Still, even taking account of these effects, the supply of unwanted babies would surely increase dramatically if abortion were made illegal. Just to make things concrete, suppose that increased abstinence and increased care with contraceptives led to 20% fewer unwanted pregnancies a year, and that of the unwanted pregnancies that still arise, fully 1/3 of the pregnant women decide to keep their babies. Starting from the current baseline of 1.2 million abortions a year, these changes would still mean an increase of 640,000 babies put up for adoption per year, in addition to the 120,000 that are already put up per year. Would there be enough demand to handle 760,000 unwanted babies a year—over 6 times more than there are now? If we rely on the (somewhat optimistic, I think) figure from above positing 400,000 adoption seekers a year, that still leaves 360,000 babies—almost half—left over per year.



Problems remain even on the more optimistic assumptions that, say, increased abstinence and increased care with contraceptives leads to 50% fewer unwanted pregnancies a year, and that of the unwanted pregnancies that arise, fully 1/2 of the pregnant women decide to keep their babies. This would still create an increase of 300,000 babies in addition to the 120,000 that are already put up for adoption each year. Again assuming 400,000 adoption seekers per year, this would leave 20,000 babies per year unwanted and unadopted.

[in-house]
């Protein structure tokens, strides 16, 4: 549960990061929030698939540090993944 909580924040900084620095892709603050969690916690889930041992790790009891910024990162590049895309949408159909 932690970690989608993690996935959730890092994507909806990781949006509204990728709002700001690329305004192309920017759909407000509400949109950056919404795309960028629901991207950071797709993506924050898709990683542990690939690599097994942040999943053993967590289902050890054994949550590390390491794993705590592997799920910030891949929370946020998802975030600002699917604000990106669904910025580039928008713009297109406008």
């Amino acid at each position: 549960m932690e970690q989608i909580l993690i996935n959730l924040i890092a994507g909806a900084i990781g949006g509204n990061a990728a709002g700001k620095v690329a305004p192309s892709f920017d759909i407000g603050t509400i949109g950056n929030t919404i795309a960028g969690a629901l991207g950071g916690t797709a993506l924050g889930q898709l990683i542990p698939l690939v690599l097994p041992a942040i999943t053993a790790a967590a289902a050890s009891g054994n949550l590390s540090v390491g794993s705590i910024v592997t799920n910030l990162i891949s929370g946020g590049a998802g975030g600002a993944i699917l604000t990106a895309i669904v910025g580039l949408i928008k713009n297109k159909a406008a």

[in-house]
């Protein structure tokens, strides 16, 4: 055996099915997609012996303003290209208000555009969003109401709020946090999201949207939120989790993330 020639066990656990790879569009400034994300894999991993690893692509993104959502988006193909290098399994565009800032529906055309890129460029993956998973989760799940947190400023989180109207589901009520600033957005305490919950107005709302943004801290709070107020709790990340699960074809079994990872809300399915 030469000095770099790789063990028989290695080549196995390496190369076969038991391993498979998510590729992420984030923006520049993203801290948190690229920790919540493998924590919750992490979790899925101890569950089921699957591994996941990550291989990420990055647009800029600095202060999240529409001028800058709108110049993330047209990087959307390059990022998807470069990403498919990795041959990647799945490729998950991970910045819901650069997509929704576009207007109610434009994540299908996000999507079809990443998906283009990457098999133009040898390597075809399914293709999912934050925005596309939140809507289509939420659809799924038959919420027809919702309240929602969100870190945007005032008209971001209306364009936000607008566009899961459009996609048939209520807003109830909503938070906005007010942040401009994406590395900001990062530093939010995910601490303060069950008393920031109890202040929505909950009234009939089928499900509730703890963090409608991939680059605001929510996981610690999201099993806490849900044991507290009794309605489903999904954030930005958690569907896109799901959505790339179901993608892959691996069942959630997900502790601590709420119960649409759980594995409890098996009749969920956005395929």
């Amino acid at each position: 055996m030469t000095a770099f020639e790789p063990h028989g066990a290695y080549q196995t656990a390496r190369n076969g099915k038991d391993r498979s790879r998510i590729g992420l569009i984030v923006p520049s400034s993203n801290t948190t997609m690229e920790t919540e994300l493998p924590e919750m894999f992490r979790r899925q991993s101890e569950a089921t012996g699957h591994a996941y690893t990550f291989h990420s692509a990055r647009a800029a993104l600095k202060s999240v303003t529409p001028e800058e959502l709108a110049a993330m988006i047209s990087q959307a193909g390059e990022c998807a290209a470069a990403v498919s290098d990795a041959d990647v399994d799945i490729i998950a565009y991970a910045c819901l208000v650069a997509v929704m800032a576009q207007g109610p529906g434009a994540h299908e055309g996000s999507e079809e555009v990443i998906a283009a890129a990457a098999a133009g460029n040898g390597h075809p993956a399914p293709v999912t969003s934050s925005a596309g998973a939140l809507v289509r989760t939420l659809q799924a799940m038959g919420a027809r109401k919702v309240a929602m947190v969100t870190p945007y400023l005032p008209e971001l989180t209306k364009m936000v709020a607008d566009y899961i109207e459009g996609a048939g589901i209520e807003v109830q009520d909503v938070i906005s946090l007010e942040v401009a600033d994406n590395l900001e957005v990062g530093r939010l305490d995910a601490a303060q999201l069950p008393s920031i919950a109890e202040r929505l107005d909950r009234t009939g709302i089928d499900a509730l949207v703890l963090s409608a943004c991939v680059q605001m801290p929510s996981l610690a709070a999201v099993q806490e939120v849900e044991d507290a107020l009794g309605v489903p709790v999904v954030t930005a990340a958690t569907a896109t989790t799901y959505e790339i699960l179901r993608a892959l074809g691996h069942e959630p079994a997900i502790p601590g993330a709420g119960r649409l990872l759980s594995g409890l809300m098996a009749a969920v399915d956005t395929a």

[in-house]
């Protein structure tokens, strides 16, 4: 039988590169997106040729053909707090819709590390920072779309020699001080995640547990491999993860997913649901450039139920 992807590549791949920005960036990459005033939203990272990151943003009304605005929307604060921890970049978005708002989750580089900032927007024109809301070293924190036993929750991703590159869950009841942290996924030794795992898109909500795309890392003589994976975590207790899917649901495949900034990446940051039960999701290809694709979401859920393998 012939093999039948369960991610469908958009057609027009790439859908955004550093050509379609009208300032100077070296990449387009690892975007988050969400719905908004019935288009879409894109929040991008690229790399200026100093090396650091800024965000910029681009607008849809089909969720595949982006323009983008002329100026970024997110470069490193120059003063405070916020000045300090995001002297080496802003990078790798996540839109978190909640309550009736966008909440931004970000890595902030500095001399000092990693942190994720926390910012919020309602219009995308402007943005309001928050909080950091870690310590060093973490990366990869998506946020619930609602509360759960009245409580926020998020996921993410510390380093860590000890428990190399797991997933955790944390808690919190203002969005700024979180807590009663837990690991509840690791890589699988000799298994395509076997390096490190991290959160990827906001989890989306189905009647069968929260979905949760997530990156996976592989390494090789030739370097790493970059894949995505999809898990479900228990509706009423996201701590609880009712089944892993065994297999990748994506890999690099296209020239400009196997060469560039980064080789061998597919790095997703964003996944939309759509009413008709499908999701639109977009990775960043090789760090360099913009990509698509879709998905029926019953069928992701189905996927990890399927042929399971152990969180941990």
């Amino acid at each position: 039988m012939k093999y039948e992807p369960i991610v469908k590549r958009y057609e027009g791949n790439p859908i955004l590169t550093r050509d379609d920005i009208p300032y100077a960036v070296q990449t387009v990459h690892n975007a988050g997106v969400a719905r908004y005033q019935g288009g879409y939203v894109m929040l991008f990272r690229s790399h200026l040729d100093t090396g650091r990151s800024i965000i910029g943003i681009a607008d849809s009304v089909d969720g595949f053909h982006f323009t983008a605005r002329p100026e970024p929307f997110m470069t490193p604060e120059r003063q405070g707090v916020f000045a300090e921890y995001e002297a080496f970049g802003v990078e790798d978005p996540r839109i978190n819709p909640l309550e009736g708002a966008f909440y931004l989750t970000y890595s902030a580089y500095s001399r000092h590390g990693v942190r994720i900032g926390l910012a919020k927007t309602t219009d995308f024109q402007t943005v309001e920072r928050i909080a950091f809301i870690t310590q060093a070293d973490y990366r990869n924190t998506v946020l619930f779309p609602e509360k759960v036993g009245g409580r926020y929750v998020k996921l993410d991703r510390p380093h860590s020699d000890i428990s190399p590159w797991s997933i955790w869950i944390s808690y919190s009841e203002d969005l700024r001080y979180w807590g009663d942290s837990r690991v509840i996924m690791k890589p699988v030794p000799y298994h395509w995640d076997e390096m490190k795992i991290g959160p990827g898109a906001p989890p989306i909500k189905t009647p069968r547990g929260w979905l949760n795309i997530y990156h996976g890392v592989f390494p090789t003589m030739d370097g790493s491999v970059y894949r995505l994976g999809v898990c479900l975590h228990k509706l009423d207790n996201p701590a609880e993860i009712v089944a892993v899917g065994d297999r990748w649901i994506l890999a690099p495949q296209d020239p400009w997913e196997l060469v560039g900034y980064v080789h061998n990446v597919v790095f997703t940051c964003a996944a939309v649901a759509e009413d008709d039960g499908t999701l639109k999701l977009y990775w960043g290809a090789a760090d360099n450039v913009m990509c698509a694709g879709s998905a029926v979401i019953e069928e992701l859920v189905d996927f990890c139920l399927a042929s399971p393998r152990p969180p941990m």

This might not be the end of the story, however. For I suppose we can imagine that many people who wouldn’t otherwise consider adoption would begin to consider it once they, say, saw TV footage of orphanages filling up. The key question is whether this increase in demand for adoptive babies would match the supply. Again, I do not know; it might or might not. More likely, I think, is that we would never get to the orphanage stage. If there weren’t willing adoptive parents, my guess is most women would choose to keep their baby rather than give it to an orphanage. That is the good news, I suppose—namely, that replacing abortion with adoption probably (though not certainly) could be done without orphanages. But in a way it is not-so-good-news for abortion opponents. For recall that the whole point of mentioning the adoption option is usually to suggest that even absent an abortion option, no one needs to raise an unwanted child; one need instead only to give it to adoptive parents and be (more or less) confident it will be loved. This would not be true, however, if in a post-abortion world there are not enough adoptive parents to go around. Choosing between keeping the baby or sending it to an orphanage would be in the eyes of most mothers no choice at all. For many people, then—namely, those whose babies the adoption “market” judges to be less desirable than others—the “adoption option” would be no real option. In short, even if orphanages would not abound absent abortion, our evaluation of the “adoption option” should still be influenced by whether there are likely to be enough adoptive parents to match the number of mothers who would prefer that someone else raise their babies. I’ll let you be the judge of how likely this is.



On a different note, I should point out that even if it is unlikely that there would be enough adoptive parents, this does not by itself settle the matter of the moral permissibility of abortion. Abortion opponents after all can still argue that even if many mothers feel forced to keep their child due to a shortage of adoptive parents, it is still likely that many, many babies who begin life unloved will eventually come to be loved by their mothers (and fathers). True, there will be some mothers and fathers whose hearts will never come around, who will always resent the sacrifices they had to make for their children. But abortion opponents can still argue that even if a pregnant woman and her sexual partner could somehow know they would never come to love their child, this still does not justify ending its life in the womb.